As people migrate (Research Gap 10) or choose to remain in place in response to changes in coastal landforms (Critical Area 1), urban and rural settlement patterns along the Gulf Coast could change. More people may live in cities that have coastal engineering infrastructure, while rural communities without hazard-mitigation approaches may struggle to remain in place, except for communities of means that can afford defensive approaches. Moreover, settlement patterns may change differently in areas of the western and central
Gulf Coast, where relative rates of sea level rise are greatest and social vulnerability is highest, compared with areas along the Florida Gulf Coast, where relative sea level rise rates and social vulnerability are more modest. Major Gulf Coast cities, such as Houston, New Orleans, and Tampa, could see populations becoming more concentrated in areas with relatively higher elevation, although there is uncertainty about whether populations in these cities will grow or contract as a result of migration and other changes along the Gulf Coast.
All of these changes, interactions, and feedbacks will affect the availability of the resource base (e.g., labor, infrastructure, natural resources) that drives key economic sectors. For example, land loss will influence whether energy infrastructure is abandoned, whether it is modified to adapt in place and continues to operate, or whether it is relocated farther inland or to higher elevations. Tipping points, such as extensive marsh losses or large-scale barrier island disappearance, will affect nursery grounds for fisheries, associated fish stocks, commercial and recreational landings, and the fishing and fish processing economy. Coastal land loss will also impact recreational opportunities and the tourism industry, whether directly through losses in rental properties or indirectly through effects on fish stocks or infrastructure that supports tourism. Expected changes in human settlement and economic activity will depend on the timescales of coastal evolution. At the near-decadal timescale of 10 to 50 years, human demographics could change in response to episodic storms and nuisance flooding. The built environment could change with increased adoption of coastal engineering approaches or with modifications to existing housing stock that would allow people to adapt in place. At decadal-century scales beyond 50 years, there is potential for even bigger change. One possibility is large-scale human migration in response to unprecedented relative sea level rise and land loss. Another example is how the commercial and recreational fishing industries would adapt to major losses in nursery habitat if continued wetland loss and relative sea level rise led to the loss of barrier island systems. Moreover, the built environment could change dramatically as new adaptation strategies and technologies emerge and ways of living in the coastal zone evolve.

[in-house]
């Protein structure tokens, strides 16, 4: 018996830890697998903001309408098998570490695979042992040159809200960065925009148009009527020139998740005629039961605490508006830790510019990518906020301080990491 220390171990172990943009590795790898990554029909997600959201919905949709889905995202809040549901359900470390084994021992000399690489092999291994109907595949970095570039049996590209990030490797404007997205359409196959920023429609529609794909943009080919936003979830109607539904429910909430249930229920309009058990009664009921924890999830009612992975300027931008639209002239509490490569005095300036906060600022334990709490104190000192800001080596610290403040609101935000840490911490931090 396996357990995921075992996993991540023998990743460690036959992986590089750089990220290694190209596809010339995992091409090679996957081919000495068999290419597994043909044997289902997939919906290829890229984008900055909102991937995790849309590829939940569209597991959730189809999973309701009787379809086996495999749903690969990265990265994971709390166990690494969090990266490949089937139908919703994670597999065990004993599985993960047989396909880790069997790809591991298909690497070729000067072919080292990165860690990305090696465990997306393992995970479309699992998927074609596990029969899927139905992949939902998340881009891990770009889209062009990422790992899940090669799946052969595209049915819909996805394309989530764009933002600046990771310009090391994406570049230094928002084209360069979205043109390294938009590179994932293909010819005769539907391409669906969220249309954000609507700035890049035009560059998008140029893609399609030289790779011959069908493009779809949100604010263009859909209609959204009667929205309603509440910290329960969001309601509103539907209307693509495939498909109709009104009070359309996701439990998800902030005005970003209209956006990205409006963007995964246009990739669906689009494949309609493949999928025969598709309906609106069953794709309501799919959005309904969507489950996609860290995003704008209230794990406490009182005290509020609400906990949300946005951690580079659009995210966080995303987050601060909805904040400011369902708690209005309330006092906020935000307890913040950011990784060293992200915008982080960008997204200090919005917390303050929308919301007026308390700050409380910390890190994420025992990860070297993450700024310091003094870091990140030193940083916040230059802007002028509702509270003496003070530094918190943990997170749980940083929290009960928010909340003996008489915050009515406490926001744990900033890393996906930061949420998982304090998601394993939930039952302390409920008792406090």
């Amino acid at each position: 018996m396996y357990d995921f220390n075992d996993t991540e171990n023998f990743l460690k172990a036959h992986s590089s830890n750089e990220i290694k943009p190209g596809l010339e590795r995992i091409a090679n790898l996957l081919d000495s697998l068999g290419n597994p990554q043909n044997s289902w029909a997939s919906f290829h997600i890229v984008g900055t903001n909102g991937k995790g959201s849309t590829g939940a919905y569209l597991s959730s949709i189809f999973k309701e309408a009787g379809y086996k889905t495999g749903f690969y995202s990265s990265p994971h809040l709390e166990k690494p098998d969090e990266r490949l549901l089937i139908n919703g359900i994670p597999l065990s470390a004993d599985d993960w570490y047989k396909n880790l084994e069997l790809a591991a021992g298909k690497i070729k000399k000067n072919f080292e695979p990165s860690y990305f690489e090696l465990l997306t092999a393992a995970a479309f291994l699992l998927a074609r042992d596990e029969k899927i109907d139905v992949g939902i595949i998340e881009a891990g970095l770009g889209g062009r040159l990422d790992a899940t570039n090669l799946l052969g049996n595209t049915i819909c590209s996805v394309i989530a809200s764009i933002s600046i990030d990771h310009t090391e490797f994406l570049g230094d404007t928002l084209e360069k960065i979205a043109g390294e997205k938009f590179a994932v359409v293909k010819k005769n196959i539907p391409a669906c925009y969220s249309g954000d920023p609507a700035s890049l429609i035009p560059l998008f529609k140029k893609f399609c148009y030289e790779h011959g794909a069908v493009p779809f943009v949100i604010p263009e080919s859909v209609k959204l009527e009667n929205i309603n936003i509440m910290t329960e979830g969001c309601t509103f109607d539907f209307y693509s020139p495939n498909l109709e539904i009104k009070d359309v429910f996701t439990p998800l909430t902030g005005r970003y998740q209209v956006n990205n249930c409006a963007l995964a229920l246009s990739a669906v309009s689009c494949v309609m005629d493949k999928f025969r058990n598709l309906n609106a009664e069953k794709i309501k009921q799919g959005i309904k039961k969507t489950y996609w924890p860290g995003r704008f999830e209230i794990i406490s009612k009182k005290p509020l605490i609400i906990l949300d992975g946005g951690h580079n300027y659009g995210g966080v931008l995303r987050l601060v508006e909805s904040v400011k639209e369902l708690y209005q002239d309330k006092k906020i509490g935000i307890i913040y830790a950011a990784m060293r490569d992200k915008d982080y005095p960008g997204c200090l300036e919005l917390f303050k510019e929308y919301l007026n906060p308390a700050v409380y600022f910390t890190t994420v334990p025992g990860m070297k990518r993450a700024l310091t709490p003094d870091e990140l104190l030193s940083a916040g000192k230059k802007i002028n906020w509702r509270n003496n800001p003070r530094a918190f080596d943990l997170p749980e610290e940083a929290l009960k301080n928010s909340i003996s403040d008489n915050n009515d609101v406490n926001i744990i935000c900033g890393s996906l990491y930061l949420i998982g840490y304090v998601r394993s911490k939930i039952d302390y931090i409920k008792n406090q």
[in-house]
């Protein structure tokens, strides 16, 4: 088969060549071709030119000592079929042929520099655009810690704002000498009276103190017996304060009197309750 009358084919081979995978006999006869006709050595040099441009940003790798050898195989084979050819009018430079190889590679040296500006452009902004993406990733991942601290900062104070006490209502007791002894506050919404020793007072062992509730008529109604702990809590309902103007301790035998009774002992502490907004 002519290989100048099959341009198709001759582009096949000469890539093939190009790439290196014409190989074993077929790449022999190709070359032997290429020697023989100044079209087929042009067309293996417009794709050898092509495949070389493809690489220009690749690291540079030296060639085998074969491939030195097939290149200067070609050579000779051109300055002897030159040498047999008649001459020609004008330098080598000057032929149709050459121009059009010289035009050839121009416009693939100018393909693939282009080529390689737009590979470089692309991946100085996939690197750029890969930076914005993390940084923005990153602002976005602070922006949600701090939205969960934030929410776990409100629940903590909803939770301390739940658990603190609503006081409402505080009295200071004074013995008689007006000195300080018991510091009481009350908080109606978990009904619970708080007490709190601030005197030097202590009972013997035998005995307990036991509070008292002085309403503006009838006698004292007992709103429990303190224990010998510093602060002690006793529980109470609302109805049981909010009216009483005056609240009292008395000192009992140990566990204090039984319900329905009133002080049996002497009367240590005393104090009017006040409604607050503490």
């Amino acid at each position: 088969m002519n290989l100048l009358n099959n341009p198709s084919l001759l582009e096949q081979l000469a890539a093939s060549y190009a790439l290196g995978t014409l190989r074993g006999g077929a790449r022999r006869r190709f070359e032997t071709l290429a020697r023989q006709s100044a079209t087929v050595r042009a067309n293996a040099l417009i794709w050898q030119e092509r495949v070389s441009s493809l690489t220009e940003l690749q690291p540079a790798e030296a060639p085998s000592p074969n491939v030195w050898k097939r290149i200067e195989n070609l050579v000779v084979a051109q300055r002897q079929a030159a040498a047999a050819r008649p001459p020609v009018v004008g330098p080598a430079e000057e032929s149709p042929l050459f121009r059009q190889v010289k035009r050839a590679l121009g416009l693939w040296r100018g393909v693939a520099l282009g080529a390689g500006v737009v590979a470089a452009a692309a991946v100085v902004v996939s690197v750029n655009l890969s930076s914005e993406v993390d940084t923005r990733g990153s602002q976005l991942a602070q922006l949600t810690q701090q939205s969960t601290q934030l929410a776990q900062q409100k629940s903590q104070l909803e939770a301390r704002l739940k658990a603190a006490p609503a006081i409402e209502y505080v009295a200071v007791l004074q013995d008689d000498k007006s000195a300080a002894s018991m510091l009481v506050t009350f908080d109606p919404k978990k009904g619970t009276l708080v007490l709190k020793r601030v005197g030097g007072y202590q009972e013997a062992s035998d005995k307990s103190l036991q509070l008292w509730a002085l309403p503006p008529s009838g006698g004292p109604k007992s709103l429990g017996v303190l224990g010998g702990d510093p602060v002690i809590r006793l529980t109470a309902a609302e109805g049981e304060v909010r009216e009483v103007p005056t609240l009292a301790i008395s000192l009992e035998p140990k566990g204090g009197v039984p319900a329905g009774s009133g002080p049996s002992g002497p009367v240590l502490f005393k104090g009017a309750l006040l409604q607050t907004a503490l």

Critical Area 3: How can improved understanding of both near- and long-term evolution of the Gulf Coast coupled natural-human system be applied to inform stakeholder decisions made at local, state, and regional scales? How does the coupled natural-human system evolve when decision making is updated as scientific understanding advances?
Research carried out under Critical Areas 1 and 2 will enable improved understanding of the most significant interactions, feedbacks, and drivers of change that influence the long-term evolution of the coupled natural-human coastal system (Research Gaps 1 to 5, 7, and 8). Through integrated observational and modeling efforts, it will also improve the overall understanding of how the Gulf Coast coupled system is likely to evolve in the future (Research Gap 6). Research and applications will be required to connect scientific insights
with decision making at the local, state, and regional levels throughout the Gulf Coast. This translation of understanding can help enable iterative decision making that is informed by better understanding of potential short-term and long-term consequences (Research Gaps 9 to 12) and may enable courses of action that were not previously available or considered.
This could entail, for instance, evaluating the potential benefits, costs, and tradeoffs of proposed courses of actions using newly developed coupled modeling systems, applying decision making under deep uncertainty methods (Chapters 2 and 4) to help decision makers identify more robust and adaptive coastal management plans, or using integrated observational data to identify critical tipping points that would suggest switching from one course of action to another. Furthermore, outcomes from research and applications will provide additional insights to guide research under Critical Areas 1 and 2. For example, during the decision-making process, new questions may emerge, and these, in turn, could help inform and prioritize additional basic research pertaining to the coupled natural-human system.